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Ask a radiology resident whatever

Discussion in 'Pre-Medical - MD' started by bjb305, Sep 4, 2014.

  1. bjb305

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    I liked the neurosurg guy's idea (and slightly sorry for stealing it).. but I also wanted to get more people interested in radiology because it's freakin awesome.
    So just a little background before the questions --- I did not consider radiology AT ALL before med school.. and didn't really consider it before 3rd year. I went into school thinking I would do either ER, trauma surg, plastic surg, neurosurg but never radiology. After starting 3rd year I slowly came to realize that radiology was right for me because I initially went into med school for the science. I wanted to learn everything about how the body worked and about diseases. And after first year, I knew I had to go into something that was very anatomy focused because that's what I love. And now that I'm sitting behind the computers in the dark room, I cannot possibly be happier.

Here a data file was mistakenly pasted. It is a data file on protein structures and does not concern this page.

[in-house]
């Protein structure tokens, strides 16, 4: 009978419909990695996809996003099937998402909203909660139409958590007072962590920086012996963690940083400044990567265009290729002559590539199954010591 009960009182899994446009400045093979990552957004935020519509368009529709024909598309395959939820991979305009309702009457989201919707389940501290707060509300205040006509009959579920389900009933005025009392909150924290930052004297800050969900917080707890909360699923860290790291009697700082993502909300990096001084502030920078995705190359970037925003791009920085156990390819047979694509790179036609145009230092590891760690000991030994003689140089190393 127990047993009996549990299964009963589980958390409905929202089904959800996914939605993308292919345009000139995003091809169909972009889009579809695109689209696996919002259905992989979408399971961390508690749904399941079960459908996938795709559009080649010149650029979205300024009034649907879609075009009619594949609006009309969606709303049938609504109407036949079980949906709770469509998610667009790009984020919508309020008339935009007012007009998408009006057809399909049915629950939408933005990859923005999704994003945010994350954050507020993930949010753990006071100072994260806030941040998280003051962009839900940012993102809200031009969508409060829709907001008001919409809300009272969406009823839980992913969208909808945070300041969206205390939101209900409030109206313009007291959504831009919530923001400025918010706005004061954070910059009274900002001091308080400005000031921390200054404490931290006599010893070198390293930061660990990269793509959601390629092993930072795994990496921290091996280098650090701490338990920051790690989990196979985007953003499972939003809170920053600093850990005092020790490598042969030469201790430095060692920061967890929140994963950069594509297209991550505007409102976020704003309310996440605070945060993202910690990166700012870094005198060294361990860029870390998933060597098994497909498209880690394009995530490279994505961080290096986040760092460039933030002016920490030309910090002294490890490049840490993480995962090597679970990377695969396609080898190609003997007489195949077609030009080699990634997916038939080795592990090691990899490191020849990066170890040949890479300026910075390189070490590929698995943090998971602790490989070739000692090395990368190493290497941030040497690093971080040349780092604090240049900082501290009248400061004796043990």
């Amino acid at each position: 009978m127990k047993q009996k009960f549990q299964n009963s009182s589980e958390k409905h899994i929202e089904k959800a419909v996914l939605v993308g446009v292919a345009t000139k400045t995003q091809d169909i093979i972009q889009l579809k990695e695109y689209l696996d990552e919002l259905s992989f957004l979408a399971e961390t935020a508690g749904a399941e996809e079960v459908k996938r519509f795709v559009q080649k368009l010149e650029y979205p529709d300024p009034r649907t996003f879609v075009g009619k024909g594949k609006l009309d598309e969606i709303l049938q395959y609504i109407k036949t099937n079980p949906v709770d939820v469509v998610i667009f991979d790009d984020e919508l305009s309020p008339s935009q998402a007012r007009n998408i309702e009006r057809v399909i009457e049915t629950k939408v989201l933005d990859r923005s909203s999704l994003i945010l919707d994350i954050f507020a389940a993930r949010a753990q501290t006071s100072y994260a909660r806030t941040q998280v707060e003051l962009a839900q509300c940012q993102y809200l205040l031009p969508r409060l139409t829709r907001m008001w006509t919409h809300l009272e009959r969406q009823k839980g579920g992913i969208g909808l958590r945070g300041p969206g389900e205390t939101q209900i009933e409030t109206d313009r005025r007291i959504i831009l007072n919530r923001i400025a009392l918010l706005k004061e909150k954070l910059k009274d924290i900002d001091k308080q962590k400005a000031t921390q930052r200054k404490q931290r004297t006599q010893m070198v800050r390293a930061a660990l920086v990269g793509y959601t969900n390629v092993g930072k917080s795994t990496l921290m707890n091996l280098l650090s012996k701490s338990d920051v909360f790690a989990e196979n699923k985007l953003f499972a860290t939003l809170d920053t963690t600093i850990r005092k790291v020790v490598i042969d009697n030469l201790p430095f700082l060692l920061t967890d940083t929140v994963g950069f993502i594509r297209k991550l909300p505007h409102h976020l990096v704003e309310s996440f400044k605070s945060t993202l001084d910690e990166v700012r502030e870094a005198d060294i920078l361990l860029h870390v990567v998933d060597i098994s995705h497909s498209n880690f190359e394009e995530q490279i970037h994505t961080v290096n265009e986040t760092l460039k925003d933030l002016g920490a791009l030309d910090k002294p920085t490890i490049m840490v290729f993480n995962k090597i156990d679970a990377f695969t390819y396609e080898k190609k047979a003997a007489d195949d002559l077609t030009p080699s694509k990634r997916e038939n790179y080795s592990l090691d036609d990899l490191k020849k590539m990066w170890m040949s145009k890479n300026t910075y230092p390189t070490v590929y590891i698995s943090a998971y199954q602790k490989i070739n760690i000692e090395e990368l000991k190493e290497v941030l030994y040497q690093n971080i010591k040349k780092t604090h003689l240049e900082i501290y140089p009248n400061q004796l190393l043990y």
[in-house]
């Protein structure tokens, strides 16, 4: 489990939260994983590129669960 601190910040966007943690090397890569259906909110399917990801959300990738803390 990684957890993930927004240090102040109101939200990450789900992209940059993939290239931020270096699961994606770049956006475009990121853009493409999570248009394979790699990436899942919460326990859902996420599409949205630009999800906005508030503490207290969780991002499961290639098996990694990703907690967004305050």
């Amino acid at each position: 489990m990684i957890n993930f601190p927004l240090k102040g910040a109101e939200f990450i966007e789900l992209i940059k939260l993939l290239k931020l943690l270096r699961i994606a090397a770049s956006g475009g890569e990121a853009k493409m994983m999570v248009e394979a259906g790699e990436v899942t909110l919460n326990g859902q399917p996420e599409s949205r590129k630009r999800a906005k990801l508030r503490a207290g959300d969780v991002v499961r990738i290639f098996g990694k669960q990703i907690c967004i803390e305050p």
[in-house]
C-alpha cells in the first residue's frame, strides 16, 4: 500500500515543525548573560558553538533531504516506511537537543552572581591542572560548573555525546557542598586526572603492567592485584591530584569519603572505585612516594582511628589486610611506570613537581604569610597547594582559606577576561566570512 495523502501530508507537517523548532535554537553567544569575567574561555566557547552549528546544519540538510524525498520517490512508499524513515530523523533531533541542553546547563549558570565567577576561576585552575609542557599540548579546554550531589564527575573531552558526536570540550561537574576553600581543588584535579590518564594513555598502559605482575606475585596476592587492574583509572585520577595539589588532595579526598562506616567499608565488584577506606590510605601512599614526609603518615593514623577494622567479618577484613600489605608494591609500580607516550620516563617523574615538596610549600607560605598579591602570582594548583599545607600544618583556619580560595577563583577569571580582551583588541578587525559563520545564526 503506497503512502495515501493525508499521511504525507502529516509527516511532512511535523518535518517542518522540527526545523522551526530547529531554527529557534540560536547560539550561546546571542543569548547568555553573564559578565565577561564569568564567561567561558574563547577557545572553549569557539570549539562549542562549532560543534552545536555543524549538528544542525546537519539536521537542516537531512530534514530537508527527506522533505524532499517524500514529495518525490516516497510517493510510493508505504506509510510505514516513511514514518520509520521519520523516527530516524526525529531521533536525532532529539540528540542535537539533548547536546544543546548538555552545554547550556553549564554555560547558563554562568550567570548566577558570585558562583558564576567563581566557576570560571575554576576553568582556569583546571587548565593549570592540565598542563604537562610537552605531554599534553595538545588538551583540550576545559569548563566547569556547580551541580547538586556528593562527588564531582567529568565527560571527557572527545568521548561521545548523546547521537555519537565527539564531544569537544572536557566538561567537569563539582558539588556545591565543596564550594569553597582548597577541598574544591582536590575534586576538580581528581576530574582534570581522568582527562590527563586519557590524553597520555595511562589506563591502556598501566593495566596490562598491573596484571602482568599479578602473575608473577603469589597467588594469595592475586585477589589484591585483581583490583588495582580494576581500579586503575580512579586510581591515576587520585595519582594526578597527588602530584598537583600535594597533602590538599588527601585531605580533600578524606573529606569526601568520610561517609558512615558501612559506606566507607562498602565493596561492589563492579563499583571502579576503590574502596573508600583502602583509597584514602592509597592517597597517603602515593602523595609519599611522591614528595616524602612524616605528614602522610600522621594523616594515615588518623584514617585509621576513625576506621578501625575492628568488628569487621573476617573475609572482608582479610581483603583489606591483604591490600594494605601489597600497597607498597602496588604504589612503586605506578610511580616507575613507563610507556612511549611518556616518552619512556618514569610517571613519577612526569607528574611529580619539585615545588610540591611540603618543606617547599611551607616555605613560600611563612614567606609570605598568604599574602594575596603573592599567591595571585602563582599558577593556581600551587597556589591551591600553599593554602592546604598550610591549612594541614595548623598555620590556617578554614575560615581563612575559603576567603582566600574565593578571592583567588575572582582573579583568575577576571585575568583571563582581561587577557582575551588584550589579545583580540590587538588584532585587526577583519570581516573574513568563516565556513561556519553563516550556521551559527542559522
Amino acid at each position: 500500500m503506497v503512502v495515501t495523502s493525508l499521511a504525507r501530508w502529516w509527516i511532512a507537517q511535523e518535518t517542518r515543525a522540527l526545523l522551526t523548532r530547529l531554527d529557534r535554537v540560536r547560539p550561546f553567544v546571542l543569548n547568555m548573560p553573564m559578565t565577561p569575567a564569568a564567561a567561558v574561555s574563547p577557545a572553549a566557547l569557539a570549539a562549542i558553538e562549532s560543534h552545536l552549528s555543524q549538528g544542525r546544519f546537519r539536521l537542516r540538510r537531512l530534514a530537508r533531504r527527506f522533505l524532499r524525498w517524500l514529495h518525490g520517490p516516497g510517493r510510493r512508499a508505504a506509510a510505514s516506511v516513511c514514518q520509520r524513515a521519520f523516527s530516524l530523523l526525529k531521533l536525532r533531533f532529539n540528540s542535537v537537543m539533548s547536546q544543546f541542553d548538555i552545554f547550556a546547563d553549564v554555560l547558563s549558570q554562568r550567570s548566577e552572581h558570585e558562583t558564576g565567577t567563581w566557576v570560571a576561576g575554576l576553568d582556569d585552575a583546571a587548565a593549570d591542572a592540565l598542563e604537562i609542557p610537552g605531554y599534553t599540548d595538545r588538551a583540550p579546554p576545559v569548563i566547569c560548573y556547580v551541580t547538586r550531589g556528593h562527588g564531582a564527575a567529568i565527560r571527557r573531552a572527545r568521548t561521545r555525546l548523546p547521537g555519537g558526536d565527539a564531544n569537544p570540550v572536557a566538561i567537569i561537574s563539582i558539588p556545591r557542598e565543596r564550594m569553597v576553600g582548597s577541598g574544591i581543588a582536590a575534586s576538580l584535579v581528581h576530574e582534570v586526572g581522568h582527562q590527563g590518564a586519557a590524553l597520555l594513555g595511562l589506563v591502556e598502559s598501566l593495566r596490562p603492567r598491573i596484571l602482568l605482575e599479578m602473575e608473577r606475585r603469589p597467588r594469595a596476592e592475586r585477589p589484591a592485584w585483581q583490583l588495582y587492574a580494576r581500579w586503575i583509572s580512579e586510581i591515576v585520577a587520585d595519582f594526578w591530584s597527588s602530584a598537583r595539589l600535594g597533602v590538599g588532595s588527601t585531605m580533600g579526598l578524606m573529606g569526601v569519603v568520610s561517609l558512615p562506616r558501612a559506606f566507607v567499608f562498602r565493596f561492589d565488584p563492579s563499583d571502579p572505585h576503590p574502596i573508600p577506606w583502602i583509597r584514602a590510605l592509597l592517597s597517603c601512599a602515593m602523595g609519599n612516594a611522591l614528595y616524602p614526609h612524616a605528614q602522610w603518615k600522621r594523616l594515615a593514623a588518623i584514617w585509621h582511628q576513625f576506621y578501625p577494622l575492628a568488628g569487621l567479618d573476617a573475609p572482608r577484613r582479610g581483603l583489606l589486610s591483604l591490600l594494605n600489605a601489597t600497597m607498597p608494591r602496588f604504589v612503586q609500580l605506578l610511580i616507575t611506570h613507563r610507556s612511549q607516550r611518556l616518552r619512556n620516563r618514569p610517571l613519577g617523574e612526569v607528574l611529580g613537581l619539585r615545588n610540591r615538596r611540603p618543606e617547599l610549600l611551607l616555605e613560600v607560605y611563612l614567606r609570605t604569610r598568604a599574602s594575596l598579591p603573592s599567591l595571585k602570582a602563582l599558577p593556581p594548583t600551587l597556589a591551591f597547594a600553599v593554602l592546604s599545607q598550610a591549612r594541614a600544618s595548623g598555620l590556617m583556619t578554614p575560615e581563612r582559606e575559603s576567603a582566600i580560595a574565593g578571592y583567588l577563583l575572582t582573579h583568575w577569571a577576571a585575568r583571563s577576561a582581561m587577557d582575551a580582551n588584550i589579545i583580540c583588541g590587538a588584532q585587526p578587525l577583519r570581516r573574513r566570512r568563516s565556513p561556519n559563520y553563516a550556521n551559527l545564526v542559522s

So feel free to ask whatever and I'll try to check this most nights and answer any questions. Feel free to PM me also. And just a note --- radiology residency is basically 8-5 Mon-Fri. Weekends and holidays off unless you're on call which is typically 3-6 days per month depending on residency size.
     
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  3. Cyberdyne 101

    Cyberdyne 101 It's a dry heat
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    Thanks for doing this! I have a question:
    What is an MRA? And why is it used to diagnose hip labral tears? Is this any different from an MRI that is used to identify ACL ruptures?
     
  4. chillaxbro

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    MS1 interested in radiology (maybe)
    I hear the job market is getting bad because we're getting outsourced. What's really happening? and what are your thoughts about that?
    Is interventional radiology better? Would someone interested in rads be interested in IR or are they too different to really say?
     
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  5. AndyQC